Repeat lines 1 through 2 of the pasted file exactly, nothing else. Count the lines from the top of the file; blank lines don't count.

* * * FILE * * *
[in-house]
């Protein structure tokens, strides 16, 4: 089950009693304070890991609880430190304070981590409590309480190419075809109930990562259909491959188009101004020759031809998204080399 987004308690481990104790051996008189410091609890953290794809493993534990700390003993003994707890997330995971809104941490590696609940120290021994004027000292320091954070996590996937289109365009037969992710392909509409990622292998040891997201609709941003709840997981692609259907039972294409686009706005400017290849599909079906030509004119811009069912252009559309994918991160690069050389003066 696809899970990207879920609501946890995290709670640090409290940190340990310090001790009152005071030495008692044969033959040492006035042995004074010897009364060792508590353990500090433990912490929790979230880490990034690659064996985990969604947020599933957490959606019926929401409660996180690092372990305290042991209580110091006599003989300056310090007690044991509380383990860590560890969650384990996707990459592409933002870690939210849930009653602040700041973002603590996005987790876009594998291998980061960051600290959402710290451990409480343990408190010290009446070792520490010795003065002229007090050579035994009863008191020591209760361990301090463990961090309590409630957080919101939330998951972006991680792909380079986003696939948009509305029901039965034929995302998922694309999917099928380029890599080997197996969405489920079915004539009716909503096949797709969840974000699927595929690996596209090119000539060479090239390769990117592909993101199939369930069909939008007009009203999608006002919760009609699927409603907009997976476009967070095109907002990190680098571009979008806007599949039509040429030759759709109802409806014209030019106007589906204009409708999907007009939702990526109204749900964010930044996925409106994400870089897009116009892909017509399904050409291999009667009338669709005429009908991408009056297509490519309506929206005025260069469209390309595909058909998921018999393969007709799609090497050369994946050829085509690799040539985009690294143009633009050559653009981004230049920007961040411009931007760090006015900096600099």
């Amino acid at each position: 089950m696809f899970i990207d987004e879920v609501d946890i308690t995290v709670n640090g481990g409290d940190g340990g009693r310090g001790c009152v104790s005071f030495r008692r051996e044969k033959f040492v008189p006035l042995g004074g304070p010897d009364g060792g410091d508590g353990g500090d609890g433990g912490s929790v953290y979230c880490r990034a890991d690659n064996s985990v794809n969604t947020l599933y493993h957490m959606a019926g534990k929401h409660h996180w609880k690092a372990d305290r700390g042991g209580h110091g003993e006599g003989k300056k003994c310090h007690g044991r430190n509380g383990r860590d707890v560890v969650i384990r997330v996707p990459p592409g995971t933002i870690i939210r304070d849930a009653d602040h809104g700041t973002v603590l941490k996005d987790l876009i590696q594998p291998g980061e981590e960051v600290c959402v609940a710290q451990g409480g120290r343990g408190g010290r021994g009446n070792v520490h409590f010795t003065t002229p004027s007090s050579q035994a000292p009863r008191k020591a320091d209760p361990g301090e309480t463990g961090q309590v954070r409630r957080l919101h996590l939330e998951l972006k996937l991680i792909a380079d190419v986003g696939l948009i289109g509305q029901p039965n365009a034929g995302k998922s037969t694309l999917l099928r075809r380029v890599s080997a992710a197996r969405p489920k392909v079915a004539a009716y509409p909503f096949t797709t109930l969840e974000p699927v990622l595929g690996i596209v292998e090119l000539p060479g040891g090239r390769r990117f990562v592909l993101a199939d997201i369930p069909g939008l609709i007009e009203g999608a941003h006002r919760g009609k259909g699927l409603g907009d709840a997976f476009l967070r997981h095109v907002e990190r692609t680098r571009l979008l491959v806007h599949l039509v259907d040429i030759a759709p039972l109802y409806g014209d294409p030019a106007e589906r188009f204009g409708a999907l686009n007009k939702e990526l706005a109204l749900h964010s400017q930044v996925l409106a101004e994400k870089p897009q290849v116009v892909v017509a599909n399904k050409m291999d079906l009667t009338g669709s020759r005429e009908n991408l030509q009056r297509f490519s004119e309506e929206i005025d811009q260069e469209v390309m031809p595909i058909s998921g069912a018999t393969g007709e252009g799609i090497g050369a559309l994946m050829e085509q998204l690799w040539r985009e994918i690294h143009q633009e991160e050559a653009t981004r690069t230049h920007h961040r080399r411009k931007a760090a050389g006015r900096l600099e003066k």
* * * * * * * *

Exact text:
[in-house]
């Protein structure tokens, strides 16, 4: 089950009693304070890991609880430190304070981590409590309480190419075809109930990562259909491959188009101004020759031809998204080399 987004308690481990104790051996008189410091609890953290794809493993534990700390003993003994707890997330995971809104941490590696609940120290021994004027000292320091954070996590996937289109365009037969992710392909509409990622292998040891997201609709941003709840997981692609259907039972294409686009706005400017290849599909079906030509004119811009069912252009559309994918991160690069050389003066 696809899970990207879920609501946890995290709670640090409290940190340990310090001790009152005071030495008692044969033959040492006035042995004074010897009364060792508590353990500090433990912490929790979230880490990034690659064996985990969604947020599933957490959606019926929401409660996180690092372990305290042991209580110091006599003989300056310090007690044991509380383990860590560890969650384990996707990459592409933002870690939210849930009653602040700041973002603590996005987790876009594998291998980061960051600290959402710290451990409480343990408190010290009446070792520490010795003065002229007090050579035994009863008191020591209760361990301090463990961090309590409630957080919101939330998951972006991680792909380079986003696939948009509305029901039965034929995302998922694309999917099928380029890599080997197996969405489920079915004539009716909503096949797709969840974000699927595929690996596209090119000539060479090239390769990117592909993101199939369930069909939008007009009203999608006002919760009609699927409603907009997976476009967070095109907002990190680098571009979008806007599949039509040429030759759709109802409806014209030019106007589906204009409708999907007009939702990526109204749900964010930044996925409106994400870089897009116009892909017509399904050409291999009667009338669709005429009908991408009056297509490519309506929206005025260069469209390309595909058909998921018999393969007709799609090497050369994946050829085509690799040539985009690294143009633009050559653009981004230049920007961040411009931007760090006015900096600099």